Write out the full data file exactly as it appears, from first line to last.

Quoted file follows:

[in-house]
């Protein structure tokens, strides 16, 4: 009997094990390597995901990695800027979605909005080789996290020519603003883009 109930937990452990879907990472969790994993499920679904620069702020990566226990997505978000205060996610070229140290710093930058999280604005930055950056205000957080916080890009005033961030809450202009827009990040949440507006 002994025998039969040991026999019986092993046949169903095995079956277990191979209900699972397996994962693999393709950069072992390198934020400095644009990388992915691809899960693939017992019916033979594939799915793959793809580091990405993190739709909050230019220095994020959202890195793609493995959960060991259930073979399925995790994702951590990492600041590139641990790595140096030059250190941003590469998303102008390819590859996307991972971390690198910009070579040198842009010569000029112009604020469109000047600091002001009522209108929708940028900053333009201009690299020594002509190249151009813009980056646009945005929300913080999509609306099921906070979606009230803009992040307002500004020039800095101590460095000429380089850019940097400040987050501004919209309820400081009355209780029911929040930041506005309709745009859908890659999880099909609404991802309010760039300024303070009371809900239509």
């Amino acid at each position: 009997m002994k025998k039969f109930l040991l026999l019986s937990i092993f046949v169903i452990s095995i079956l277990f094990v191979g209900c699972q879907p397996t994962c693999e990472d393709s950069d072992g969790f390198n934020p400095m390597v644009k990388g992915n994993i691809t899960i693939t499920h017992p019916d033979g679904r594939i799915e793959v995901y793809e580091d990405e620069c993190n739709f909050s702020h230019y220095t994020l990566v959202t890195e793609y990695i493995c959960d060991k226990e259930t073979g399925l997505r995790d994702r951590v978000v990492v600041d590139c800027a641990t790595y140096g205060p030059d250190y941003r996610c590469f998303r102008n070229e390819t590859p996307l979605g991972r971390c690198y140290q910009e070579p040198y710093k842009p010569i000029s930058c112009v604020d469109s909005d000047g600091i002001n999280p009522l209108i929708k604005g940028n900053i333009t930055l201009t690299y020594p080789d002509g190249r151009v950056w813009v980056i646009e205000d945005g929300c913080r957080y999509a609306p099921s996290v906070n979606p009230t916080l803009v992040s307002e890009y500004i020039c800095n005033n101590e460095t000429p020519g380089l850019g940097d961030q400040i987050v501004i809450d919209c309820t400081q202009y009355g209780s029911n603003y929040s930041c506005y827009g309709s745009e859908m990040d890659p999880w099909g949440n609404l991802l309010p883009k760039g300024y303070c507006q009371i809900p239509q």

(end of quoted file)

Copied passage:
[in-house]
């Protein structure tokens, strides 16, 4: 009997094990390597995901990695800027979605909005080789996290020519603003883009 109930937990452990879907990472969790994993499920679904620069702020990566226990997505978000205060996610070229140290710093930058999280604005930055950056205000957080916080890009005033961030809450202009827009990040949440507006 002994025998039969040991026999019986092993046949169903095995079956277990191979209900699972397996994962693999393709950069072992390198934020400095644009990388992915691809899960693939017992019916033979594939799915793959793809580091990405993190739709909050230019220095994020959202890195793609493995959960060991259930073979399925995790994702951590990492600041590139641990790595140096030059250190941003590469998303102008390819590859996307991972971390690198910009070579040198842009010569000029112009604020469109000047600091002001009522209108929708940028900053333009201009690299020594002509190249151009813009980056646009945005929300913080999509609306099921906070979606009230803009992040307002500004020039800095101590460095000429380089850019940097400040987050501004919209309820400081009355209780029911929040930041506005309709745009859908890659999880099909609404991802309010760039300024303070009371809900239509």
């Amino acid at each position: 009997m002994k025998k039969f109930l040991l026999l019986s937990i092993f046949v169903i452990s095995i079956l277990f094990v191979g209900c699972q879907p397996t994962c693999e990472d393709s950069d072992g969790f390198n934020p400095m390597v644009k990388g992915n994993i691809t899960i693939t499920h017992p019916d033979g679904r594939i799915e793959v995901y793809e580091d990405e620069c993190n739709f909050s702020h230019y220095t994020l990566v959202t890195e793609y990695i493995c959960d060991k226990e259930t073979g399925l997505r995790d994702r951590v978000v990492v600041d590139c800027a641990t790595y140096g205060p030059d250190y941003r996610c590469f998303r102008n070229e390819t590859p996307l979605g991972r971390c690198y140290q910009e070579p040198y710093k842009p010569i000029s930058c112009v604020d469109s909005d000047g600091i002001n999280p009522l209108i929708k604005g940028n900053i333009t930055l201009t690299y020594p080789d002509g190249r151009v950056w813009v980056i646009e205000d945005g929300c913080r957080y999509a609306p099921s996290v906070n979606p009230t916080l803009v992040s307002e890009y500004i020039c800095n005033n101590e460095t000429p020519g380089l850019g940097d961030q400040i987050v501004i809450d919209c309820t400081q202009y009355g209780s029911n603003y929040s930041c506005y827009g309709s745009e859908m990040d890659p999880w099909g949440n609404l991802l309010p883009k760039g300024y303070c507006q009371i809900p239509q």